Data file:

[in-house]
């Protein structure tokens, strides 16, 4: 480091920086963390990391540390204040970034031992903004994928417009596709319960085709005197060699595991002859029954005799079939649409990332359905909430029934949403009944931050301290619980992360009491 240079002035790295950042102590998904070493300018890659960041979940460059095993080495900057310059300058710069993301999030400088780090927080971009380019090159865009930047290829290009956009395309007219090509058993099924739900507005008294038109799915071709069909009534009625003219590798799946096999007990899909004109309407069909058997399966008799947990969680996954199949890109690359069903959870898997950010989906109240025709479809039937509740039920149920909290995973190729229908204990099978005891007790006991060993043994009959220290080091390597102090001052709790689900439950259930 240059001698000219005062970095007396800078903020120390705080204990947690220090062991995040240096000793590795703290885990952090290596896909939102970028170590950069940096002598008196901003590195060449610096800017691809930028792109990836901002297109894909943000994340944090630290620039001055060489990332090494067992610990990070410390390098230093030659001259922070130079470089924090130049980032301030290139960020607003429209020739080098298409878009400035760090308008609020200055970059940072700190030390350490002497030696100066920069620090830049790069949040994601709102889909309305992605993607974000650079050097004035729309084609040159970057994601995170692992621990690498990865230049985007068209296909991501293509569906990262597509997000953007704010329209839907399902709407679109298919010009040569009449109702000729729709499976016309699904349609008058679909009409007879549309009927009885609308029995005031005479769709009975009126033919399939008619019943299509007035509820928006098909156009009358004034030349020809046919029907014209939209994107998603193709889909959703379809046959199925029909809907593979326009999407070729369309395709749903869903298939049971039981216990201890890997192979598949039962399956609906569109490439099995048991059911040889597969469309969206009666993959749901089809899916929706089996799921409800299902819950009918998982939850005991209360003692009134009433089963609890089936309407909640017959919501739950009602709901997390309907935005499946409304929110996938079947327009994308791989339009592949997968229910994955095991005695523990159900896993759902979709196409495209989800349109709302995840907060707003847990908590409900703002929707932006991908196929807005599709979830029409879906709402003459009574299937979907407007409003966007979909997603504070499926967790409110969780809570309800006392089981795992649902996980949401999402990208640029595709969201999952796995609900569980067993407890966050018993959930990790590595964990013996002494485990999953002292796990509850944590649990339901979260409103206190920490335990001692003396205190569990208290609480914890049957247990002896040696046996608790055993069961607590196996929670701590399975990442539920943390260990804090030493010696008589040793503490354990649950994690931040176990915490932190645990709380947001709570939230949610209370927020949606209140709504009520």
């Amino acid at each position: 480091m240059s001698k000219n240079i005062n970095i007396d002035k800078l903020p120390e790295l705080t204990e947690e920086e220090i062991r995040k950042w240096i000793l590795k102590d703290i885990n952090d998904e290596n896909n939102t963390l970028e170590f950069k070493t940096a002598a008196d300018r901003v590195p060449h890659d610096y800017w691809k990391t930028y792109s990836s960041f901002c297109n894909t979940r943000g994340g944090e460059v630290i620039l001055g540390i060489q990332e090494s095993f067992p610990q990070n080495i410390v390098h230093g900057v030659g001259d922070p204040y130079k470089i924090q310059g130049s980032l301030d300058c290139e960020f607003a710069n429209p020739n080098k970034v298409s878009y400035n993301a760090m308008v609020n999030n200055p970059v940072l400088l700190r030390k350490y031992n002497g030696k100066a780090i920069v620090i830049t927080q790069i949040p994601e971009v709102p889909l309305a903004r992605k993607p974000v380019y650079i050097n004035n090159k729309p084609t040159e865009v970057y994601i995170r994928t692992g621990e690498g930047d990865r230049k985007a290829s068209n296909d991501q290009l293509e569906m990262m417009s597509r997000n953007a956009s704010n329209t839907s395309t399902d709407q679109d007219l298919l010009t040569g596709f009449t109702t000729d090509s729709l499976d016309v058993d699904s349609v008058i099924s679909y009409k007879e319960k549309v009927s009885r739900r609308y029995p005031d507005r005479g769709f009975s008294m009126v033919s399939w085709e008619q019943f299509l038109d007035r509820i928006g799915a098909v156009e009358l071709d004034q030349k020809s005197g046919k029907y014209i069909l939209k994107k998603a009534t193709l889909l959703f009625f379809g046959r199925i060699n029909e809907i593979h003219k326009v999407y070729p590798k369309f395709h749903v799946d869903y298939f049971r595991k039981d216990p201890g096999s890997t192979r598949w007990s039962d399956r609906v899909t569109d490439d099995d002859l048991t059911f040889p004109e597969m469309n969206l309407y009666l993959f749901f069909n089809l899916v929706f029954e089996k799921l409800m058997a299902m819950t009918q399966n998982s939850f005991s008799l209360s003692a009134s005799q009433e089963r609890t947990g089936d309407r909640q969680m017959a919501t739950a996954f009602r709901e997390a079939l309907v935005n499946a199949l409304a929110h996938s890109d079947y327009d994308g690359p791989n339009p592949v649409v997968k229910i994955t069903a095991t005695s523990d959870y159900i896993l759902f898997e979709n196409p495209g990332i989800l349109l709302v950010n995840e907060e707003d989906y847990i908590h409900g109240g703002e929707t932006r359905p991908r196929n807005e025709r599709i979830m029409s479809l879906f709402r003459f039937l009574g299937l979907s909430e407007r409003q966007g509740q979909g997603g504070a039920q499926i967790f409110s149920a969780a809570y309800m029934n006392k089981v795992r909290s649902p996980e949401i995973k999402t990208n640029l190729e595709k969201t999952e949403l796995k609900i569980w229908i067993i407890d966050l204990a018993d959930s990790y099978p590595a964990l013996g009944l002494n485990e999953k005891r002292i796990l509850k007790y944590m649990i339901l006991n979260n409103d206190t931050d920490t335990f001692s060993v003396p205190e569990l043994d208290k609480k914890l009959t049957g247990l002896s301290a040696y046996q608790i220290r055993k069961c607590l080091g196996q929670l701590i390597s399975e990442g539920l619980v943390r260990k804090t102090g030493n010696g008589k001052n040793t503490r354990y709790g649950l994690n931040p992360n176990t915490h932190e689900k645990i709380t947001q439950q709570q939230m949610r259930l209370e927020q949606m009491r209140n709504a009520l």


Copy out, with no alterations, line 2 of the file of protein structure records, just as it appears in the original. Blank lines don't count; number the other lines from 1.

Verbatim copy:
């Protein structure tokens, strides 16, 4: 480091920086963390990391540390204040970034031992903004994928417009596709319960085709005197060699595991002859029954005799079939649409990332359905909430029934949403009944931050301290619980992360009491 240079002035790295950042102590998904070493300018890659960041979940460059095993080495900057310059300058710069993301999030400088780090927080971009380019090159865009930047290829290009956009395309007219090509058993099924739900507005008294038109799915071709069909009534009625003219590798799946096999007990899909004109309407069909058997399966008799947990969680996954199949890109690359069903959870898997950010989906109240025709479809039937509740039920149920909290995973190729229908204990099978005891007790006991060993043994009959220290080091390597102090001052709790689900439950259930 240059001698000219005062970095007396800078903020120390705080204990947690220090062991995040240096000793590795703290885990952090290596896909939102970028170590950069940096002598008196901003590195060449610096800017691809930028792109990836901002297109894909943000994340944090630290620039001055060489990332090494067992610990990070410390390098230093030659001259922070130079470089924090130049980032301030290139960020607003429209020739080098298409878009400035760090308008609020200055970059940072700190030390350490002497030696100066920069620090830049790069949040994601709102889909309305992605993607974000650079050097004035729309084609040159970057994601995170692992621990690498990865230049985007068209296909991501293509569906990262597509997000953007704010329209839907399902709407679109298919010009040569009449109702000729729709499976016309699904349609008058679909009409007879549309009927009885609308029995005031005479769709009975009126033919399939008619019943299509007035509820928006098909156009009358004034030349020809046919029907014209939209994107998603193709889909959703379809046959199925029909809907593979326009999407070729369309395709749903869903298939049971039981216990201890890997192979598949039962399956609906569109490439099995048991059911040889597969469309969206009666993959749901089809899916929706089996799921409800299902819950009918998982939850005991209360003692009134009433089963609890089936309407909640017959919501739950009602709901997390309907935005499946409304929110996938079947327009994308791989339009592949997968229910994955095991005695523990159900896993759902979709196409495209989800349109709302995840907060707003847990908590409900703002929707932006991908196929807005599709979830029409879906709402003459009574299937979907407007409003966007979909997603504070499926967790409110969780809570309800006392089981795992649902996980949401999402990208640029595709969201999952796995609900569980067993407890966050018993959930990790590595964990013996002494485990999953002292796990509850944590649990339901979260409103206190920490335990001692003396205190569990208290609480914890049957247990002896040696046996608790055993069961607590196996929670701590399975990442539920943390260990804090030493010696008589040793503490354990649950994690931040176990915490932190645990709380947001709570939230949610209370927020949606209140709504009520």